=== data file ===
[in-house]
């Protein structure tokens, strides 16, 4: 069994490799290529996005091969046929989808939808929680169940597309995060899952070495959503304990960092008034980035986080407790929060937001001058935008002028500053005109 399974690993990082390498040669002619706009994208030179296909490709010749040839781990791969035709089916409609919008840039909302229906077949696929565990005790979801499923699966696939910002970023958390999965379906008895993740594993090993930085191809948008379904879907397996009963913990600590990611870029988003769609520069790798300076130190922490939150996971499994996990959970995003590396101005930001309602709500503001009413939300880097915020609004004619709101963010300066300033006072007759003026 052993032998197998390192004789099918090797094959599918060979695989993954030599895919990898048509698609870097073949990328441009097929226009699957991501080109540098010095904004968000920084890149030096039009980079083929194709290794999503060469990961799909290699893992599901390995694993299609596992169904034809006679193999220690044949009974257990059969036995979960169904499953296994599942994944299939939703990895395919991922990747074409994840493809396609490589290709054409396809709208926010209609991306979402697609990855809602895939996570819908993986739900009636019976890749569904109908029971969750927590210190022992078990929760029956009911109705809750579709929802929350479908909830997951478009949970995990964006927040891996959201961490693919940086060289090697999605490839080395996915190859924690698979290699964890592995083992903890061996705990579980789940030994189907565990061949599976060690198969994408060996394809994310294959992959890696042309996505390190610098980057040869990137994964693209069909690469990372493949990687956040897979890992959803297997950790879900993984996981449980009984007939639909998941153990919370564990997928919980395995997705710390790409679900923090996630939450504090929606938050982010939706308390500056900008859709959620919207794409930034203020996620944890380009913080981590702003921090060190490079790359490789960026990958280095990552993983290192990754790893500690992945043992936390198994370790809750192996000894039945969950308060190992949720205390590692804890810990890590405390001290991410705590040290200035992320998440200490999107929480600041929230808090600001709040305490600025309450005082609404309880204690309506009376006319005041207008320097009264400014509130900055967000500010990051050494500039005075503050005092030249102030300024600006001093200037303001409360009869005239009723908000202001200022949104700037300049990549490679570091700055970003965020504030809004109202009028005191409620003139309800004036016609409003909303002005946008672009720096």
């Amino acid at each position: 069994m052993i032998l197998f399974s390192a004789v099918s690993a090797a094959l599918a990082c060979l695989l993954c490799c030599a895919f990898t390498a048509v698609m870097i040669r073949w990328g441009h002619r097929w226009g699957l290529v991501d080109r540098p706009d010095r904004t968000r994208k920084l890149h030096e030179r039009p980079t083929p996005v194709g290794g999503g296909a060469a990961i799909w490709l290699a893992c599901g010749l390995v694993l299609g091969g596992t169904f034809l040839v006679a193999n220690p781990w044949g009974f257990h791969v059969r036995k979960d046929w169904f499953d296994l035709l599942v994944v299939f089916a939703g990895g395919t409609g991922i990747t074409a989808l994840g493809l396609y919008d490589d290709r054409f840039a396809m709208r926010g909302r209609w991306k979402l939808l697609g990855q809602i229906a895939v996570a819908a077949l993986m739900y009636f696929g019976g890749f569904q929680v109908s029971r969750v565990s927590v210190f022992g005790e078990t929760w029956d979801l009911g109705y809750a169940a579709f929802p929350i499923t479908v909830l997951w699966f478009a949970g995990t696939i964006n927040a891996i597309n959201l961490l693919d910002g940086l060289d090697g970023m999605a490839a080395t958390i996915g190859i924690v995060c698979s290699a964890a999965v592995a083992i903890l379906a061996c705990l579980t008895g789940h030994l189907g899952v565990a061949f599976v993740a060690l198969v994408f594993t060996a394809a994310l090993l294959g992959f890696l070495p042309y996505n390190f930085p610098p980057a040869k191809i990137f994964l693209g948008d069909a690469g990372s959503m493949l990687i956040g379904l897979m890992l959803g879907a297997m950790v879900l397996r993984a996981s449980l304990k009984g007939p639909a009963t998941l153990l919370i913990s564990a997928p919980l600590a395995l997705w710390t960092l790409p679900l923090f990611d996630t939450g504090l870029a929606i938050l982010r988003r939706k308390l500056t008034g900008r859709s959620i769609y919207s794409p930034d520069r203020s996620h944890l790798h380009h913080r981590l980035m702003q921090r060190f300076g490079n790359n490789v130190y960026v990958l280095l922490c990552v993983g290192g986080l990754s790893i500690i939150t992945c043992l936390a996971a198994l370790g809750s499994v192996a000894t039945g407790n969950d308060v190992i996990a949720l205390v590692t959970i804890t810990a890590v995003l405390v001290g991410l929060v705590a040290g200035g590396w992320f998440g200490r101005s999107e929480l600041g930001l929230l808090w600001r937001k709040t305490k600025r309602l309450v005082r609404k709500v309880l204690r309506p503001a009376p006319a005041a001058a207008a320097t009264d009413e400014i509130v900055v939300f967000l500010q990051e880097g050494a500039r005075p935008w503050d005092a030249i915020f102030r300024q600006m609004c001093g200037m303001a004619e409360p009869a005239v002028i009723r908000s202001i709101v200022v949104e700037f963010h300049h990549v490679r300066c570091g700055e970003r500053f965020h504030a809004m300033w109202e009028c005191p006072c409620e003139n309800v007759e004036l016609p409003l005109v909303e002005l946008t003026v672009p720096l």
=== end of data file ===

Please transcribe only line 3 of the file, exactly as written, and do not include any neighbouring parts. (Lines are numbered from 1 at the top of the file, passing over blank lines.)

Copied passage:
């Amino acid at each position: 069994m052993i032998l197998f399974s390192a004789v099918s690993a090797a094959l599918a990082c060979l695989l993954c490799c030599a895919f990898t390498a048509v698609m870097i040669r073949w990328g441009h002619r097929w226009g699957l290529v991501d080109r540098p706009d010095r904004t968000r994208k920084l890149h030096e030179r039009p980079t083929p996005v194709g290794g999503g296909a060469a990961i799909w490709l290699a893992c599901g010749l390995v694993l299609g091969g596992t169904f034809l040839v006679a193999n220690p781990w044949g009974f257990h791969v059969r036995k979960d046929w169904f499953d296994l035709l599942v994944v299939f089916a939703g990895g395919t409609g991922i990747t074409a989808l994840g493809l396609y919008d490589d290709r054409f840039a396809m709208r926010g909302r209609w991306k979402l939808l697609g990855q809602i229906a895939v996570a819908a077949l993986m739900y009636f696929g019976g890749f569904q929680v109908s029971r969750v565990s927590v210190f022992g005790e078990t929760w029956d979801l009911g109705y809750a169940a579709f929802p929350i499923t479908v909830l997951w699966f478009a949970g995990t696939i964006n927040a891996i597309n959201l961490l693919d910002g940086l060289d090697g970023m999605a490839a080395t958390i996915g190859i924690v995060c698979s290699a964890a999965v592995a083992i903890l379906a061996c705990l579980t008895g789940h030994l189907g899952v565990a061949f599976v993740a060690l198969v994408f594993t060996a394809a994310l090993l294959g992959f890696l070495p042309y996505n390190f930085p610098p980057a040869k191809i990137f994964l693209g948008d069909a690469g990372s959503m493949l990687i956040g379904l897979m890992l959803g879907a297997m950790v879900l397996r993984a996981s449980l304990k009984g007939p639909a009963t998941l153990l919370i913990s564990a997928p919980l600590a395995l997705w710390t960092l790409p679900l923090f990611d996630t939450g504090l870029a929606i938050l982010r988003r939706k308390l500056t008034g900008r859709s959620i769609y919207s794409p930034d520069r203020s996620h944890l790798h380009h913080r981590l980035m702003q921090r060190f300076g490079n790359n490789v130190y960026v990958l280095l922490c990552v993983g290192g986080l990754s790893i500690i939150t992945c043992l936390a996971a198994l370790g809750s499994v192996a000894t039945g407790n969950d308060v190992i996990a949720l205390v590692t959970i804890t810990a890590v995003l405390v001290g991410l929060v705590a040290g200035g590396w992320f998440g200490r101005s999107e929480l600041g930001l929230l808090w600001r937001k709040t305490k600025r309602l309450v005082r609404k709500v309880l204690r309506p503001a009376p006319a005041a001058a207008a320097t009264d009413e400014i509130v900055v939300f967000l500010q990051e880097g050494a500039r005075p935008w503050d005092a030249i915020f102030r300024q600006m609004c001093g200037m303001a004619e409360p009869a005239v002028i009723r908000s202001i709101v200022v949104e700037f963010h300049h990549v490679r300066c570091g700055e970003r500053f965020h504030a809004m300033w109202e009028c005191p006072c409620e003139n309800v007759e004036l016609p409003l005109v909303e002005l946008t003026v672009p720096l």